# The closed unit ball on $\mathbb{R}^2$ is convex

i realize there is a much much easier way to handle this problem in Rudin which generalizes an $n$ dimensional ball. But I am more interested in doing it this "hard" way.

Consider the closed unit ball $C = \{ (x,y): x^2+y^2\leq1\}$. I want to show that $z = (x_0,y_0)t+(1-t)(x_1,y_1)$ is in the ball. But I honestly do not know how to make the $x^2 + y^2=1$ condition hold for my line. Should I write my line in cartesian like $y = mx + b$?

Using $z$, I know that $x_0^2 + y_0^2 \leq 1$ and $x_1^2+y_1^2\leq1 \implies t^2(x_0^2+y_0^2)\leq t^2 < t < 1$ and $(1 -t)^2(x_1^2+y_1^2)\leq(1-t)^2< 1$

So both parts are less than one and can we conclude that's done?

• This isn't true. The sphere in $\mathbb{R}^2$ is not convex. The open ball is though. Is that what you meant? (e.g. the origin is not in the unit ball even though it is on the line connecting any two points. Mar 26 '13 at 2:29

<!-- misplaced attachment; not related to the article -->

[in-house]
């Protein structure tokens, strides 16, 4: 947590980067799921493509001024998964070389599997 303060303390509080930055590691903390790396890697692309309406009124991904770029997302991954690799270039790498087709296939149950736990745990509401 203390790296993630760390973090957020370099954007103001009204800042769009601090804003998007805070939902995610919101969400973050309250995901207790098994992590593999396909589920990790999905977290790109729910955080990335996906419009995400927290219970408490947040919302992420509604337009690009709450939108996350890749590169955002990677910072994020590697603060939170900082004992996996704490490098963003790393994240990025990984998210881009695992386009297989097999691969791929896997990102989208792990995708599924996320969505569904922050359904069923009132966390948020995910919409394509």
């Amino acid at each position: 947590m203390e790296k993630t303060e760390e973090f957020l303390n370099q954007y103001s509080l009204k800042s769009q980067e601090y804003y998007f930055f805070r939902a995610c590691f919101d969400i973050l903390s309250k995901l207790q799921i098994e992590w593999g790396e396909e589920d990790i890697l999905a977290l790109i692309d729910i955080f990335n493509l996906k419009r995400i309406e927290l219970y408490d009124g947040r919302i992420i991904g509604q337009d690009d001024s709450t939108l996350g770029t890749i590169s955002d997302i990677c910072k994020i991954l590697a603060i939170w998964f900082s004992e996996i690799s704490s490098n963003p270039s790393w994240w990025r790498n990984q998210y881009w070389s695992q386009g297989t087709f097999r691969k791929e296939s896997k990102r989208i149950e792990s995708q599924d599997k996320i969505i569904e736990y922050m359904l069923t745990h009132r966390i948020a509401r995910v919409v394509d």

• Yes that's what I meant...woops Mar 26 '13 at 2:30

We have $0\le t\le 1$. The generic point on the line segment has coordinates $(x,y)$ where $x=tx_0+(1-t)x_1$ and $y=ty_0+(1-t)y_1$.
Calculate $x^2+y^2$. We get, after using the fact that $x_0^2+y_0^2=1$ and $x_1^2+y_1^2=1$, $$x^2+y^2=t^2 +(1-t)^2 +2t(1-t)(x_0x_1+y_0y_1).\tag{1}$$
To estimate $x_0x_1+y_0y_1$, note that $$(x_0x_1+y_0y_1)^2+(x_0y_1-x_1y_0)^2=(x_0^2+y_0^2)(x_1^2+y_1^2)=1,$$ and therefore $|x_0x_1+y_0y_1|\le 1$.
Now it is finished. For the expression $t^2+(1-t)^2 +2at(1-t)$ is $\le 1$ when $-1\le a\le 1$.